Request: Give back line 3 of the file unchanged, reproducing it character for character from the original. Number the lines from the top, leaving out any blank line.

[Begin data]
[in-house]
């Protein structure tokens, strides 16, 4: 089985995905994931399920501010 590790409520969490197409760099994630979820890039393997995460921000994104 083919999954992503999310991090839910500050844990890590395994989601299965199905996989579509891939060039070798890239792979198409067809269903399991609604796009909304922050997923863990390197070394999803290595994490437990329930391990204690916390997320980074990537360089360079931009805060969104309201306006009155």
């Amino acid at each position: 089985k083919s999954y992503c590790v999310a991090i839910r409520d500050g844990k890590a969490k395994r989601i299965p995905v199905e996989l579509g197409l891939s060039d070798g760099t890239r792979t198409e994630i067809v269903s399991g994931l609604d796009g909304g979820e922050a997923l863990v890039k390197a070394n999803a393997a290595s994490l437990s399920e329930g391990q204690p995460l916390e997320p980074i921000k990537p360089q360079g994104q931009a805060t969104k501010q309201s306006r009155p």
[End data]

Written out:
């Amino acid at each position: 089985k083919s999954y992503c590790v999310a991090i839910r409520d500050g844990k890590a969490k395994r989601i299965p995905v199905e996989l579509g197409l891939s060039d070798g760099t890239r792979t198409e994630i067809v269903s399991g994931l609604d796009g909304g979820e922050a997923l863990v890039k390197a070394n999803a393997a290595s994490l437990s399920e329930g391990q204690p995460l916390e997320p980074i921000k990537p360089q360079g994104q931009a805060t969104k501010q309201s306006r009155p």